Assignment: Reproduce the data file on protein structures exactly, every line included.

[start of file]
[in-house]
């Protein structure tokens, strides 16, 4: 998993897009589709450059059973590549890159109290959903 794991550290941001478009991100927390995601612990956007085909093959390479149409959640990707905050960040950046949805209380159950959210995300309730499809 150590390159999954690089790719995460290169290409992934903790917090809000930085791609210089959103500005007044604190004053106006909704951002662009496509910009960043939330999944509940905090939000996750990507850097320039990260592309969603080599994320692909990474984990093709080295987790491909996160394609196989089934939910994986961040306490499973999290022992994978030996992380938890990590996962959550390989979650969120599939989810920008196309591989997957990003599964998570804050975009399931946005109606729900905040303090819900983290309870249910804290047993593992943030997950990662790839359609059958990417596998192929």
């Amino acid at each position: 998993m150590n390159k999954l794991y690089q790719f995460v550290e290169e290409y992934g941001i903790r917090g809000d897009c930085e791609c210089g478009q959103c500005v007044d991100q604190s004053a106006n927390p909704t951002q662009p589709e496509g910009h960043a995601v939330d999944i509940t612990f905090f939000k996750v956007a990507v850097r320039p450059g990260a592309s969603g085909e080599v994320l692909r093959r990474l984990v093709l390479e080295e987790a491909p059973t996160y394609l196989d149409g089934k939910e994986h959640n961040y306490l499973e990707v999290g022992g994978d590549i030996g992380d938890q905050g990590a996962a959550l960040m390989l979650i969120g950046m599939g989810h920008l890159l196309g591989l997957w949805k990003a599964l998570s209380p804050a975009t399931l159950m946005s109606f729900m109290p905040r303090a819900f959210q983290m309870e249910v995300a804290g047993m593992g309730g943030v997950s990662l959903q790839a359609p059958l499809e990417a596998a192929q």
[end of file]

[in-house]
């Protein structure tokens, strides 16, 4: 998993897009589709450059059973590549890159109290959903 794991550290941001478009991100927390995601612990956007085909093959390479149409959640990707905050960040950046949805209380159950959210995300309730499809 150590390159999954690089790719995460290169290409992934903790917090809000930085791609210089959103500005007044604190004053106006909704951002662009496509910009960043939330999944509940905090939000996750990507850097320039990260592309969603080599994320692909990474984990093709080295987790491909996160394609196989089934939910994986961040306490499973999290022992994978030996992380938890990590996962959550390989979650969120599939989810920008196309591989997957990003599964998570804050975009399931946005109606729900905040303090819900983290309870249910804290047993593992943030997950990662790839359609059958990417596998192929």
């Amino acid at each position: 998993m150590n390159k999954l794991y690089q790719f995460v550290e290169e290409y992934g941001i903790r917090g809000d897009c930085e791609c210089g478009q959103c500005v007044d991100q604190s004053a106006n927390p909704t951002q662009p589709e496509g910009h960043a995601v939330d999944i509940t612990f905090f939000k996750v956007a990507v850097r320039p450059g990260a592309s969603g085909e080599v994320l692909r093959r990474l984990v093709l390479e080295e987790a491909p059973t996160y394609l196989d149409g089934k939910e994986h959640n961040y306490l499973e990707v999290g022992g994978d590549i030996g992380d938890q905050g990590a996962a959550l960040m390989l979650i969120g950046m599939g989810h920008l890159l196309g591989l997957w949805k990003a599964l998570s209380p804050a975009t399931l159950m946005s109606f729900m109290p905040r303090a819900f959210q983290m309870e249910v995300a804290g047993m593992g309730g943030v997950s990662l959903q790839a359609p059958l499809e990417a596998a192929q």